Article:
When I was a kid, I would race home after school to our 100-year-old country farmhouse.
Throwing on old clothes, I would hurry to the stables behind our house in search of my favorite horse, Cissy, a tall, red thoroughbred. Sometimes I would take time to saddle her, but more often than not, we would head out into the plowed fields with me riding bareback.
In those days, we were surrounded by onions and cotton, but few homes. It was a peaceful escape from the busy world. Exhilaration surged through my bones as Cissy and I raced against the hot El Paso winds in peace and freedom.
When I threw a leg over a saddle at Rancho Patococha not long ago, I was pleasantly surprised to rediscover that old sensation. The uncontrolled grin spread across my face as I shifted to allow Pato, the caretaker, to adjust my stirrup. The spirited polo pony beneath me was stomping the ground, ready to hit the trail.
Rancho Patachocha is a jewel hidden among the Andean mountains less than an hour from Cuenca. Operated by Santiago Malo and his family, the ranch offers occasional weekend rides for just $50. The price includes transportation to and from Cuenca, a two-hour ride, and lunch.
Groups are accompanied by two experienced riders and the ride conforms to the riders’ abilities. With three other experienced horsewomen, I recently made the trip deep into the mountainside with high expectations.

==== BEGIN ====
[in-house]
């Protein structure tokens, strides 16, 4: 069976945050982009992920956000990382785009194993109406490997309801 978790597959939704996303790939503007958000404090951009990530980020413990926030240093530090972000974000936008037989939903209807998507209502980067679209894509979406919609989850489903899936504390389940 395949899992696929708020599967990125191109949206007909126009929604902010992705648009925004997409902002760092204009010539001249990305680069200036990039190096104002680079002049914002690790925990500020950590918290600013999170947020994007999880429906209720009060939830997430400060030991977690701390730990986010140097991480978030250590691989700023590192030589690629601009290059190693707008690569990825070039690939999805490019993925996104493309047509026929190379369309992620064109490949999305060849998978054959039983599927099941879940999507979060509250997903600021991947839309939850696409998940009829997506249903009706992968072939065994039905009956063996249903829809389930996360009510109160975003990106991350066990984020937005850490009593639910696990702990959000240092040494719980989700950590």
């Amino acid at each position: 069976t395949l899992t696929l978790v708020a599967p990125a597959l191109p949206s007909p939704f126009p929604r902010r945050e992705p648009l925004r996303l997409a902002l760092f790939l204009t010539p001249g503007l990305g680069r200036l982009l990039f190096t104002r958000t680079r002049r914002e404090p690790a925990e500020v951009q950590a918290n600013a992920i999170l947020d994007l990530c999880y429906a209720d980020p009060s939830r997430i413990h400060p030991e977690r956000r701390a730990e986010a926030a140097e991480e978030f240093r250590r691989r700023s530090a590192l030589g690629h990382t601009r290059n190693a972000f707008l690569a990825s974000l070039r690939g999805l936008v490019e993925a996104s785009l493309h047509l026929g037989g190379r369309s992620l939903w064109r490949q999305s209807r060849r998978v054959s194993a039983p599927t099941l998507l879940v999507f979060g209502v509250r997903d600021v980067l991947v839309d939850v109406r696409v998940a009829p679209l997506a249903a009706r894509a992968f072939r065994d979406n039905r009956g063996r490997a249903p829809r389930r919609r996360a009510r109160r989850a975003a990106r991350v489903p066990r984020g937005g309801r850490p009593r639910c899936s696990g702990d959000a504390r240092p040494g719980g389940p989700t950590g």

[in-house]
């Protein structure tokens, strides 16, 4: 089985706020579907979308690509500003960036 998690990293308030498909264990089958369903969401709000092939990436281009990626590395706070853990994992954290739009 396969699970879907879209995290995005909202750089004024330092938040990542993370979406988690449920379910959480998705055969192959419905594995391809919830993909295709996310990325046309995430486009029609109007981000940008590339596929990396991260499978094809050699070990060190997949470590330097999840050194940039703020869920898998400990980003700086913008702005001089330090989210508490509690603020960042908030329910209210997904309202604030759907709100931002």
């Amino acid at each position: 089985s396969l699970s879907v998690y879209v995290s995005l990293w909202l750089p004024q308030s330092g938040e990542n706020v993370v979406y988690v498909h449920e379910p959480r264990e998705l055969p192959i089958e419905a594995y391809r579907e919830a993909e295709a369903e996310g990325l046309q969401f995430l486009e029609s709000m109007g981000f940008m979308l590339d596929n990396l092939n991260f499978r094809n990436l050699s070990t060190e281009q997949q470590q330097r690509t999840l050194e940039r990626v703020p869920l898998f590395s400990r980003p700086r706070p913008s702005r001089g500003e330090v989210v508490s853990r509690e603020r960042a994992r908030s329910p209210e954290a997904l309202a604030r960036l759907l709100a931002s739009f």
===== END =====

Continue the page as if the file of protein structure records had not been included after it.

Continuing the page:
Just when we were beginning to wonder how we would navigate the winding, dirt road if the seasonal rains came, we turned into a driveway. We were awed by the sprawling, charming ranch house before us.
Piling out of the car, we shuffled on to the wide, open verandah. Rockers, sofas and comfortably padded chairs beckoned to us. Slumping down into the nearest spot we could only gasp at the beautiful vista. Horses were snorting nearby, ready to ride; cloud-tipped mountaintops beckoned on the horizon; and the peaceful quiet settled over us like a warm, alpaca blanket.
Inside, we were offered coffee, tea and a restroom break. A collection of cowboy hats was laid out for our choosing.
Back outside, our host, Santiago’s son Sebastian, and Pato, matched us to our horses. They adjusted our equipment, snapped a group photo, and we were off.
We headed through the mountains on a dirt road. Seemingly never-ending, the road wound several miles into lush, fertile landscapes, miles away from traffic and population.
The horses sauntered through the hushed countryside. Occasionally, we encountered smiling residents working their fields or tending their houses. Once a pack of dogs disturbed our solitude, but the ponies were left unfazed. We took a shortcut up a mountainside through a lovely wooded grove. We paused at lookouts over unendingly verdant valleys. We chatted and we marveled – in silence – at the gift of unblemished nature.
We were fortunate to have Sebastian as our guide. He shared memories of growing up on horses and his current passion for rodeo riding. A former bull rider, he now is more interested in roping and steer wrestling. He hopes to gather interest for local rodeos soon.
The family also is active in polo. The horses we ride are well-tended, spirited polo ponies. The ranch is home to more than a dozen, as well as several young foals.
Two hours later, we returned to the ranch house. We were tired, but pleasantly satisfied as if we had just finished a delicious meal. My horse, ironically named Amy – the same as my little sister – had done all she could to revive some of the best memories of my life.